Personal, Social, Gender and Political Identities


8th Plenary Session: Personal, Social, Gender and Political Identities

Moderator:         Attr. Tehila Friedman-Nachalon, Yerushalmim Movement, Yeru-shalem Coalition;

Speakers:             

Yossi Sucari, Author and Lecturer;DSC_4639 copy

Dr. Sharon Geva, Department of History, Kibbutzim College of Education

Dr. Anwar Ben Badis, Linguist and teacher, Al-Quds University and The Jerusalem Intercultural Center (Arabic);

Prof. Aeyal Gross, Faculty of Law, Tel-Aviv University;

Closing Notes: Dr. Udi Spiegel, Director of Education Department, the Jerusalem Foundation

Yossi Sucari

Yearnings for a place, a city brings about war and bloodshed. I think this is an overrated thing. Do I miss Jerusalem’s soil, people, and historical sites? History is commentary, and history, as was said, is written by the winners. Is the place the language? Language depends on social context. What does it mean that I’m connected to a place? We have to challenge this basic premise. Unrestricted yearnings of different groups breed bitter wars and I’m not sure this is justified.

Regarding the issue of Jews from Arab countries, Tel Aviv for this matter is not a mixed city. If I’m not culturally represented, why do I have to pay taxes? My daughter not learning about the Jews from Arab countries is a crime. It needs to be repaired. I want justice on the issue of representation. If half of the Jews are from Arab countries, there is no reason not to learn their history. This is distorted.

We live in the Middle East. Zionism dreamt of a state in the Levant without the Levantines. This is the Middle East; Israel should merge with the East and understand that its central thread is black. As long as Israel is an extension of western culture it will antagonize. It is not Europe here.DSC_4652 copy

Dr. Sharon Geva

The project “Raise Value: Returning women to History” began four years ago. It is a project promoting women’s presence on Wikipedia, writing extended and profound entries. The goal is not only to expand existing entries or write new entries, but to pay attention to the writing itself and make space for non-measurable activities, from women’s perspectives. The feminist task is not only to enter this space but to influence its contents as well. This is really changing the world, social action.

 

 

Prof. Aeyal Gross

I am going to talk about encounters between Arab men and Jewish women. I will present two stories relating to the legal world. A resident of East Jerusalem meets a Jewish woman and a connection between them is formed. He presented himself as a Jewish bachelor. Later the woman realizes that the man is Arab and married. He is sentenced and convicted with rape, sentenced with imprisonment and incarcerated.  Consent that was fraudulently achieved is not real consent.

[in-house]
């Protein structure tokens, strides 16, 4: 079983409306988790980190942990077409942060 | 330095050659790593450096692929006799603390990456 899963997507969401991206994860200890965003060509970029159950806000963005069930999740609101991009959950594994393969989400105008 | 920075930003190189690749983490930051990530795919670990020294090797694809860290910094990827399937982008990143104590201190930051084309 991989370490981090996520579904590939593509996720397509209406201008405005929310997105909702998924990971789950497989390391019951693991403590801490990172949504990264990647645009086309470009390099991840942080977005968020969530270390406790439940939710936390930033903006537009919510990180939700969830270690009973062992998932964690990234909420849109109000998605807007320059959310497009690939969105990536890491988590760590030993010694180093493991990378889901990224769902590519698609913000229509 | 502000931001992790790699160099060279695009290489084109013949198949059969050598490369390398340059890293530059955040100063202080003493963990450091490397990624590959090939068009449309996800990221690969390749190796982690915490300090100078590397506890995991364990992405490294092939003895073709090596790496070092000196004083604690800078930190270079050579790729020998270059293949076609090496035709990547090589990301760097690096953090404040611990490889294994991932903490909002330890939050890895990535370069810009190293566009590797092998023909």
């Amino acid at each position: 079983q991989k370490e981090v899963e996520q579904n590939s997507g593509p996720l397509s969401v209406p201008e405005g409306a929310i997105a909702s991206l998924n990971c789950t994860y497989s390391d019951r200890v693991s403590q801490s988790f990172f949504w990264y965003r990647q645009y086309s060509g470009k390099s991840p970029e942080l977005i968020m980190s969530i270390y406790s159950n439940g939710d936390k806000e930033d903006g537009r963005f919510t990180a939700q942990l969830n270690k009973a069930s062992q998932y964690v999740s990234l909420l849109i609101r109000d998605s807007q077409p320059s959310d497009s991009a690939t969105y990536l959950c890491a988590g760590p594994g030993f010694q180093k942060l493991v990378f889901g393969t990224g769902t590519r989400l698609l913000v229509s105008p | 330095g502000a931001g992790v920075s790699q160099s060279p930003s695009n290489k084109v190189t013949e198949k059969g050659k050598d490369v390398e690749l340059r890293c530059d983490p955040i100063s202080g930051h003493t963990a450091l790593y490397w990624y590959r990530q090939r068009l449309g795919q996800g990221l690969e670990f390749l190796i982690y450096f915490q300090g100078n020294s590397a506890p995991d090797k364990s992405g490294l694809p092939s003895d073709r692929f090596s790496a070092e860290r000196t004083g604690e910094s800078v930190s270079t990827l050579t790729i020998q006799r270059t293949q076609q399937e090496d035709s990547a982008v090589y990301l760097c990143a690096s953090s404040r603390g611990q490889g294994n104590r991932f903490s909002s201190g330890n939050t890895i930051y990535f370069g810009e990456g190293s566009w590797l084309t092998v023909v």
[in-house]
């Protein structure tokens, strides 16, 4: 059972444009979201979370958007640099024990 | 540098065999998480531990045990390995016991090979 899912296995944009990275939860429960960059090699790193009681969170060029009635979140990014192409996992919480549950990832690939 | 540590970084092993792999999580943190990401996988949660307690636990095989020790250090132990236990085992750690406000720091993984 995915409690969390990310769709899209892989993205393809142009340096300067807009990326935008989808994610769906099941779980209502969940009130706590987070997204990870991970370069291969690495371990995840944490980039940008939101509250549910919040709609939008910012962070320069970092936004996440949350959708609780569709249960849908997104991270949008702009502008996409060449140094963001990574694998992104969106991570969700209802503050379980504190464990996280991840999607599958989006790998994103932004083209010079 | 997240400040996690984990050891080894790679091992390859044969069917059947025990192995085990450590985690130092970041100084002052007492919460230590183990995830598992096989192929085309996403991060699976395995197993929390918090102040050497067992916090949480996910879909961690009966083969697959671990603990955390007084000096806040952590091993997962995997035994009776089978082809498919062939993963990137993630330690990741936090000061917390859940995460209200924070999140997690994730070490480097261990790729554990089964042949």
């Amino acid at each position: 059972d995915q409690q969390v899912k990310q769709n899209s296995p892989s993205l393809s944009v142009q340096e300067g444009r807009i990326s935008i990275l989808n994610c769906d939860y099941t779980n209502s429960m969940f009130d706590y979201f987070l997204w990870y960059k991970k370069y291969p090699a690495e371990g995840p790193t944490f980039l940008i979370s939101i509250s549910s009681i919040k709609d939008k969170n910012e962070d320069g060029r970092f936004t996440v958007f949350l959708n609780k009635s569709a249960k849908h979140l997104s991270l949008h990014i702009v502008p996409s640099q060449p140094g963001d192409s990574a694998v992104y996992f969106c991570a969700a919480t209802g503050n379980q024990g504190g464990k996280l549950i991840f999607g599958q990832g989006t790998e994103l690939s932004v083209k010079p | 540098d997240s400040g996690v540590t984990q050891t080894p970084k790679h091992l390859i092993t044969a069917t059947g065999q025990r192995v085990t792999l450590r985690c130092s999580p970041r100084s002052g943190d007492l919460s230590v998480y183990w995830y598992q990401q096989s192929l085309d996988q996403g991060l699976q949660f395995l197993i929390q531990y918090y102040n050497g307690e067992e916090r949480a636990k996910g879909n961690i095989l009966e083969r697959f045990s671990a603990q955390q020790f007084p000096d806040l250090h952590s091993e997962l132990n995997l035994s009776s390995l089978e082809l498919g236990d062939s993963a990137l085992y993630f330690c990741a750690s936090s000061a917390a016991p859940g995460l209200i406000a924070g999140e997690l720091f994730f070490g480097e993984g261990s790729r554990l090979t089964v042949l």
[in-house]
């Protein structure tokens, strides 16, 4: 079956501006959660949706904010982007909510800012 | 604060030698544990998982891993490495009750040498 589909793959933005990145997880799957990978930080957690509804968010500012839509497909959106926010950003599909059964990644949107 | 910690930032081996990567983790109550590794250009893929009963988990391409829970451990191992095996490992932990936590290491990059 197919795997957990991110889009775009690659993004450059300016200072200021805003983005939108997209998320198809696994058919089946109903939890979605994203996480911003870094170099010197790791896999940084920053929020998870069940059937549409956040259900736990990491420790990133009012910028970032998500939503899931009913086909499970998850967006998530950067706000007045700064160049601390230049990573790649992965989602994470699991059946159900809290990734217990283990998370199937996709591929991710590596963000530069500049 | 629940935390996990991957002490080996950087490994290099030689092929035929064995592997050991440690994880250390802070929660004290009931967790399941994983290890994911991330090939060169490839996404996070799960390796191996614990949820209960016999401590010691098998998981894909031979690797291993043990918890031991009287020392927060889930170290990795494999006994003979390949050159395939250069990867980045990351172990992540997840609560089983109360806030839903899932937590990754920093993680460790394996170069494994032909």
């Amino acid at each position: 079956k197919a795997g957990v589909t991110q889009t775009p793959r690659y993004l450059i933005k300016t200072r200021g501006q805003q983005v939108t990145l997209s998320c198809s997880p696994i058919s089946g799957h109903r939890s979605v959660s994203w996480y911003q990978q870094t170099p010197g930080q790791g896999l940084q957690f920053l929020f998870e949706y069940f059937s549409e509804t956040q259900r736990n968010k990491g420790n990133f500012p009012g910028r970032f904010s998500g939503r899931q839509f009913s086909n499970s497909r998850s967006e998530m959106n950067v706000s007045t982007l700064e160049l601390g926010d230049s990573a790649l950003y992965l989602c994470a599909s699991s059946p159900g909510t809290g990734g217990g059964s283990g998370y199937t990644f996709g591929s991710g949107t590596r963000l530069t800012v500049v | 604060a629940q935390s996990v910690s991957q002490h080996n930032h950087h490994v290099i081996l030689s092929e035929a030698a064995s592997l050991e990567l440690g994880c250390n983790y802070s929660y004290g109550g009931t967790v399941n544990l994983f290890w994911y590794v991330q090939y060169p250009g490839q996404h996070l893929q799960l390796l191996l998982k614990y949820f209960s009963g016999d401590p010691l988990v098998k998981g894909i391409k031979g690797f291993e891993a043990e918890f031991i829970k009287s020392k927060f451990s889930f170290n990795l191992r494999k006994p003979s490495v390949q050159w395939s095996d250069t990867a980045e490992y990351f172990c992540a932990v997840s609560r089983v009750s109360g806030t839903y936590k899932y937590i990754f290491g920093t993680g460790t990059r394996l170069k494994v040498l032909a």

A legal precedent was formed here: If you are an Arab having sex with a Jewish woman, you can find yourself in prison. How do we determine our identity? This story demonstrates crossing borders, towards the privileged identity. In Israel the marriage institution is particular about national and gender order.DSC_4667 copy

Mahmoud and Morel wanted to get married. This threatens the social order. The Jewish woman will be taken away from the nation by the Arab man.  It is a national story, the woman as a property of the nation and the need to rescue her. The perception is that the groups need to be separated; therefore the private becomes a public issue.

Closing Notes

Dr. Udi Spiegel

I would like to thank the many speakers who took part at the conference. A heartfelt thanks to the women of the Adam Institute: Yolanda, Deganit, Miriam and Dana. Thanks to Dr. Uki Maroshek who designed the contents, and invested thought and work. A special thanks to Leah Tobias, the Executive Director of the institute who worked hard to organize the conference. Thanks to the people of the Jerusalem Institute and to my colleagues form the Jerusalem Foundation.

A city is a complex, full, and multifaceted space. The question of mixing has been raised but not resolved. The conference is called “The City of Tomorrow” but it is difficult to speak about the future. The future is pushed aside. I don’t know whether this is because reality is what strikes us in the face, but the difficulty to plan ahead is apparent. Throughout the conference we have witnessed efforts to organize reality and to produce events to rationalize, create a sense of direction, progress. In days of chaos and disorder like today, this is not to be taken for granted.

I made sure that I walked with my child in Beit Zafafa, which is close to our home, even during these days. The order I create for myself keeps unraveling and I insist on recreating order. I keep wondering what I want from the other, from my child, from myself. At the end of the day we come back to our personal order and to the question of how we will be able to tidily organize this city, all mixed cities, in a better, worthier way. How can we turn the insights and the ideas into reality? It is important that theoretical order will be mundane, simple, and practical. We have to bring back trust and confidence in the other and create mixed cities that are suited for everyone.

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In the hope for better days, see you at the next conference. Good evening.

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